December 18, 2007 in Nation/World

Truck bomb targets critical Iraqi dam

Ann M. Simmons and Tina Susman Los Angeles Times

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Airstrikes condemned

» Iraq’s parliament on Monday condemned Turkey’s raids against Kurdish guerrillas in northern Iraq on Sunday, saying that the Turkish planes bombed several Iraqi villages and killed innocent people.

» Turkey said the attack was aimed at rebels of the Kurdistan Workers’ Party and that U.S. intelligence had been used in the bombing.

BAGHDAD – A truck bomb parked on a bridge connecting two gates of the Mosul dam exploded Monday, killing a security officer, officials said.

The attack on the dam was the latest reminder of militants’ intent to undermine major infrastructure projects in Iraq, and highlighted continued instability in northern Nineveh province. American military officials acknowledge that insurgents have sought shelter in the north after being driven out of Baghdad and other provinces by major summer military offensives.

Reconstruction work on the Mosul dam, which was built in the 1980s, has been one of the major projects undertaken with the nearly $20 billion in funds that Congress approved for Iraqi reconstruction in 2003. The money was a one-time allotment, and only about $2 billion is left.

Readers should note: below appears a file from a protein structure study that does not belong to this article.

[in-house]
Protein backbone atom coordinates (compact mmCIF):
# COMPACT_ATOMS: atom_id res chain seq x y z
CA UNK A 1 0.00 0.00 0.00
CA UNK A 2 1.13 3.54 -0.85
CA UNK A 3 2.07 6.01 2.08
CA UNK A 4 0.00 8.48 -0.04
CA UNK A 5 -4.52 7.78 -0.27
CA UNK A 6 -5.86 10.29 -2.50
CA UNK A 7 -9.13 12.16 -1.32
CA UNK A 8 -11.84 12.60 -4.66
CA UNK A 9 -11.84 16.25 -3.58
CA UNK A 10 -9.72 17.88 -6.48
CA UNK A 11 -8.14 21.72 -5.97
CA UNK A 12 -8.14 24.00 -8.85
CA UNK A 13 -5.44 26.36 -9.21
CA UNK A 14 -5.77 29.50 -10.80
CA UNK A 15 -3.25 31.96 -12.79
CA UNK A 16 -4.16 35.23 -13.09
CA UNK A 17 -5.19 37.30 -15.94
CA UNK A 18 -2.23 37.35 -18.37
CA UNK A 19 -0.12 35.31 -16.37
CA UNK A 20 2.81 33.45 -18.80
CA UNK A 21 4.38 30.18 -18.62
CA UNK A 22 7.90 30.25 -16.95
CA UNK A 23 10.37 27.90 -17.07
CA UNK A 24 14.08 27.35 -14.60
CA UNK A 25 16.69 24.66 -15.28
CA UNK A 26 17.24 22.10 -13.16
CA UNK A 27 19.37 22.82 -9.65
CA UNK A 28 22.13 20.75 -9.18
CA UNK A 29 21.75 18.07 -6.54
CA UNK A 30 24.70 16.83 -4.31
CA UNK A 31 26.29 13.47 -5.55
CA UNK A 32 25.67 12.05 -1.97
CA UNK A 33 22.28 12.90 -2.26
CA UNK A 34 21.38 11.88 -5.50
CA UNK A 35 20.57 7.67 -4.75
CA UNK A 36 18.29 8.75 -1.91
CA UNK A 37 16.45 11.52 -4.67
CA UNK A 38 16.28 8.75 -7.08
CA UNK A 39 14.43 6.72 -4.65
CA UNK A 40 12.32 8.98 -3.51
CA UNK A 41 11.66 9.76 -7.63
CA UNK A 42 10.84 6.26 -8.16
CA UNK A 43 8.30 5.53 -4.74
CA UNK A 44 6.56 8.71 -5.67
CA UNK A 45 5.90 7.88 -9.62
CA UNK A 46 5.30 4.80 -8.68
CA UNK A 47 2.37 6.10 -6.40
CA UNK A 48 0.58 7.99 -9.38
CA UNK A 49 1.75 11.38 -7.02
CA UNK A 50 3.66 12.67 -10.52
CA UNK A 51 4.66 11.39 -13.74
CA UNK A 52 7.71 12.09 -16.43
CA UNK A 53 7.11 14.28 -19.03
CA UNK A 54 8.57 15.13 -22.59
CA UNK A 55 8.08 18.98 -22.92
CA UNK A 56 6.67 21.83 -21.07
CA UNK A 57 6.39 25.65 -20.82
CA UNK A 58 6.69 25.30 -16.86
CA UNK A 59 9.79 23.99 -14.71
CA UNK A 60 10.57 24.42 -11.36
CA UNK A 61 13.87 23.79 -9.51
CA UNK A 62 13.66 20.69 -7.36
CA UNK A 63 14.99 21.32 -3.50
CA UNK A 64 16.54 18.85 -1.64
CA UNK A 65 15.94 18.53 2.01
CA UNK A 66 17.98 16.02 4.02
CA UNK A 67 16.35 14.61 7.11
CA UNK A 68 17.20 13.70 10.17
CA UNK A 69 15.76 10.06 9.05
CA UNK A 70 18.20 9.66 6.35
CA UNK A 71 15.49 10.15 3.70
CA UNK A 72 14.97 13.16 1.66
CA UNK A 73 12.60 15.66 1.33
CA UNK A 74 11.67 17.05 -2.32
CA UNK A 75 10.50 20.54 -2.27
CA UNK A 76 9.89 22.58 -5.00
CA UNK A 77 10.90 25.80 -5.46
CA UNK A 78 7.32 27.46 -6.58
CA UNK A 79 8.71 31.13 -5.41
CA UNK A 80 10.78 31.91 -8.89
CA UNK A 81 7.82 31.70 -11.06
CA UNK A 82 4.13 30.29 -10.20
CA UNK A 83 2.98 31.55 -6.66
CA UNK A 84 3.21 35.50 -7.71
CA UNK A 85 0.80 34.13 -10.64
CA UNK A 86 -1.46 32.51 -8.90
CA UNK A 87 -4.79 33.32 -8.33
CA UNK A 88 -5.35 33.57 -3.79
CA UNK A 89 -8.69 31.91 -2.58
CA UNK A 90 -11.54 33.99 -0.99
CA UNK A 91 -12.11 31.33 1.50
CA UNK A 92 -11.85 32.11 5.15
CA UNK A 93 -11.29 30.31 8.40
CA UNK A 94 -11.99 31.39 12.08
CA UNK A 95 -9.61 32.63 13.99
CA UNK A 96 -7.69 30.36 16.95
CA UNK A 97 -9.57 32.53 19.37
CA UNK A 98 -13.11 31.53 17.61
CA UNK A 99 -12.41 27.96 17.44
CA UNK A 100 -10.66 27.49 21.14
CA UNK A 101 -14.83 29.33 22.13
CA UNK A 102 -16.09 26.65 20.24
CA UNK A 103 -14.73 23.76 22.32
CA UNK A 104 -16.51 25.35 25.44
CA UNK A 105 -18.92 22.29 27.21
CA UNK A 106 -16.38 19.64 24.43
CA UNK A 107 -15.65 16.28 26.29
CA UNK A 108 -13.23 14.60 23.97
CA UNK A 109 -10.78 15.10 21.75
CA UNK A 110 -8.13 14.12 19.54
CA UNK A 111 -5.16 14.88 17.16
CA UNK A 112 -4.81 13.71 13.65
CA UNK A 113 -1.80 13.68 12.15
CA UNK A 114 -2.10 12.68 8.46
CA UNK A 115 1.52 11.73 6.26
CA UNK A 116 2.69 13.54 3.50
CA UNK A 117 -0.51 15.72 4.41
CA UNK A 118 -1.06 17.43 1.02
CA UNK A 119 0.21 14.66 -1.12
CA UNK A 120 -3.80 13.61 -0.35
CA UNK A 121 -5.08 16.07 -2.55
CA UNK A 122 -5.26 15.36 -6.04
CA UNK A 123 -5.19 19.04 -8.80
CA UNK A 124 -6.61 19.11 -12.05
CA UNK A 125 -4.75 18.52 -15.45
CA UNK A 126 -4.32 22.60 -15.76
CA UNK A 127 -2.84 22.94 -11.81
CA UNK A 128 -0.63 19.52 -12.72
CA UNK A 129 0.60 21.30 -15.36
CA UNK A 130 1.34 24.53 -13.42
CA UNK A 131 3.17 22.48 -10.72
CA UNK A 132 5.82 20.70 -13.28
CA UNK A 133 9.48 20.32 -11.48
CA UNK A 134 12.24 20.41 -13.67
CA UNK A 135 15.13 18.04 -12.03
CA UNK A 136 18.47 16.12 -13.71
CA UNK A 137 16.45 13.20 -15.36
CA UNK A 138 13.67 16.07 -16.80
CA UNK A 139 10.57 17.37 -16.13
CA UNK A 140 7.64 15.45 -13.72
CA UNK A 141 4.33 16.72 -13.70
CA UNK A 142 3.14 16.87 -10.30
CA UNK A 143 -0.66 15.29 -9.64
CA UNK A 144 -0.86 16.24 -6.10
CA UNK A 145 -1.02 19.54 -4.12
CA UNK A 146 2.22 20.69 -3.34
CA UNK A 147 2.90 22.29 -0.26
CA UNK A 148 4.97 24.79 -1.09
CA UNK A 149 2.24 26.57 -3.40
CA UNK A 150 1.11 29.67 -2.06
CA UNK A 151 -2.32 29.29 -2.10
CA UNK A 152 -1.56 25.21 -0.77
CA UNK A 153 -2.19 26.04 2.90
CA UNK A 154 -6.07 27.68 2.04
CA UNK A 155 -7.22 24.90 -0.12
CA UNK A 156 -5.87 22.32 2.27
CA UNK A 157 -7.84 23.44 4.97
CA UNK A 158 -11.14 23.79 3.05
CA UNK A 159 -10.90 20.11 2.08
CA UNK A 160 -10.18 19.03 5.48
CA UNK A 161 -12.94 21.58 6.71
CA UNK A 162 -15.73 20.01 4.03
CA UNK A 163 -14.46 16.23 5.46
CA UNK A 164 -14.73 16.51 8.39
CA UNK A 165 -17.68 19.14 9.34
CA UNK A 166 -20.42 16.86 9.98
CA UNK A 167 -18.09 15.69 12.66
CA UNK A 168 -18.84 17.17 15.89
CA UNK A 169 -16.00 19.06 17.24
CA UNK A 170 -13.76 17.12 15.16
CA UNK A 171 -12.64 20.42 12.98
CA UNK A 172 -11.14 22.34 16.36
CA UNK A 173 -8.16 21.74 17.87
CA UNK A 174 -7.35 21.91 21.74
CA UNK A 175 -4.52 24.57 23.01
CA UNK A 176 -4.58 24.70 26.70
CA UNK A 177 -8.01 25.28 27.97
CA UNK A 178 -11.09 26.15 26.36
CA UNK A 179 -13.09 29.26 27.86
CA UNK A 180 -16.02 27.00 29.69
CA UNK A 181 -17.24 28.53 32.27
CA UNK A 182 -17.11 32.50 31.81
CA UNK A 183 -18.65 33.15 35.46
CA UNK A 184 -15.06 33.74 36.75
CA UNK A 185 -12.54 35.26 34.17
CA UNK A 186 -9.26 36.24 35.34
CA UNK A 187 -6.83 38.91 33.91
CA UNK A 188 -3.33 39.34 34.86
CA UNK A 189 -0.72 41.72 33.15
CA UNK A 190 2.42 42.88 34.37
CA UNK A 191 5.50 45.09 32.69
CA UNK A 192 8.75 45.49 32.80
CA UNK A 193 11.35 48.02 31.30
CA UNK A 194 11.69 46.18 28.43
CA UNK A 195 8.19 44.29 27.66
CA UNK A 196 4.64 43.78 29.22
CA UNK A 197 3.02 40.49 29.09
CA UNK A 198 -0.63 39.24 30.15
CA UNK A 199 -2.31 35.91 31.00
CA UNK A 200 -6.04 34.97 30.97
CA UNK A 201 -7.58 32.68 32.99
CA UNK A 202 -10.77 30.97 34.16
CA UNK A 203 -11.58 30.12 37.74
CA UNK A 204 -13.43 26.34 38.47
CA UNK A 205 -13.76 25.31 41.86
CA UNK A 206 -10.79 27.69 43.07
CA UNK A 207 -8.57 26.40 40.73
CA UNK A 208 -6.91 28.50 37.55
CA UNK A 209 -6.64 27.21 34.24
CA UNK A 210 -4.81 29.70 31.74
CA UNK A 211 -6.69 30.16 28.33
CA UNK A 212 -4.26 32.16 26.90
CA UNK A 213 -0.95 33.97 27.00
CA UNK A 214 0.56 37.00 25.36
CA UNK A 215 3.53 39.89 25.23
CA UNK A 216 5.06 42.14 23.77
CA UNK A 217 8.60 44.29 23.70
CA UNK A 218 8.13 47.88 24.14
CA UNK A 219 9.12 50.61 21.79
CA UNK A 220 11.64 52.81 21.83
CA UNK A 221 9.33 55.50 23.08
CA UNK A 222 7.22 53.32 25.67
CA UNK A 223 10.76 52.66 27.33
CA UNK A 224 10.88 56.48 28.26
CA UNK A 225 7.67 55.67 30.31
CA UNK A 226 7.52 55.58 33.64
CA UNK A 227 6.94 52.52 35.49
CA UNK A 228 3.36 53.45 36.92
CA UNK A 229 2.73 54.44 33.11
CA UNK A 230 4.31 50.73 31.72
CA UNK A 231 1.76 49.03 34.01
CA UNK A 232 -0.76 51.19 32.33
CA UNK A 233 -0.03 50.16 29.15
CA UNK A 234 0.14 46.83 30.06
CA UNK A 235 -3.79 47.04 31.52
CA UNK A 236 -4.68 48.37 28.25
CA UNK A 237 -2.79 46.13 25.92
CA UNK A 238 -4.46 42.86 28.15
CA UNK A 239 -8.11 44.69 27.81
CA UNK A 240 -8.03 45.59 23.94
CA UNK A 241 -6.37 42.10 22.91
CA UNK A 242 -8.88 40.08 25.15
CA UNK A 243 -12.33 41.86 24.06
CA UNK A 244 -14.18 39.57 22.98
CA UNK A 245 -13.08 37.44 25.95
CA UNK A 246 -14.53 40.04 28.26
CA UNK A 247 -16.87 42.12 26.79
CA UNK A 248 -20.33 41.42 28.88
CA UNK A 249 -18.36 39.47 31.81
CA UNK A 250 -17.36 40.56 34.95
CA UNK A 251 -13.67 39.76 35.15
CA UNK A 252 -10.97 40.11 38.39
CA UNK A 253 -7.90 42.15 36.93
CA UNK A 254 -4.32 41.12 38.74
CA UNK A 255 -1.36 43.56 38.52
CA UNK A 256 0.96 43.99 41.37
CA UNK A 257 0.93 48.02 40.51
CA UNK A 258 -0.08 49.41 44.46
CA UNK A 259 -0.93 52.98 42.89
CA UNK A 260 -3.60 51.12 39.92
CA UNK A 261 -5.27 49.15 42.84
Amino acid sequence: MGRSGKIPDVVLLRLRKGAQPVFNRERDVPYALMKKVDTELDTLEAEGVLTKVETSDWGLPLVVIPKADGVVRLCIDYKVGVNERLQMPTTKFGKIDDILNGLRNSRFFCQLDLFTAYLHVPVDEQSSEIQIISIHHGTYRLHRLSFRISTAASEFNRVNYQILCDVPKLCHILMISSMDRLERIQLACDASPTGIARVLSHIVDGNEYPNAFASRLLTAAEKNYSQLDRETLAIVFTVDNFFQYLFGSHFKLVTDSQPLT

U.S. engineers have expressed concern about the dam bursting, causing massive flooding as far away as Baghdad, approximately 250 miles south.

Elsewhere in Iraq, government officials and security forces said the transfer of control of southern Babil province from U.S. forces to Iraqis would be delayed indefinitely.

“No time and place have been decided yet,” said Brig. Gen. Faris Jibouri, acting police chief in the provincial capital of Hillah.

In November, a provincial government spokesman and a police spokesman told reporters in Hillah that Dec. 17 or today were possible dates for the hand-over. And on Monday, a member of Babil’s provincial council said that Dec. 16 also had been considered as a possible date.

But U.S. military officials in Baghdad said Monday that Babil was not scheduled “for provincial Iraqi control until June 2008,” and only the transfer of Basra province – also in the country’s south – had been scheduled for December.

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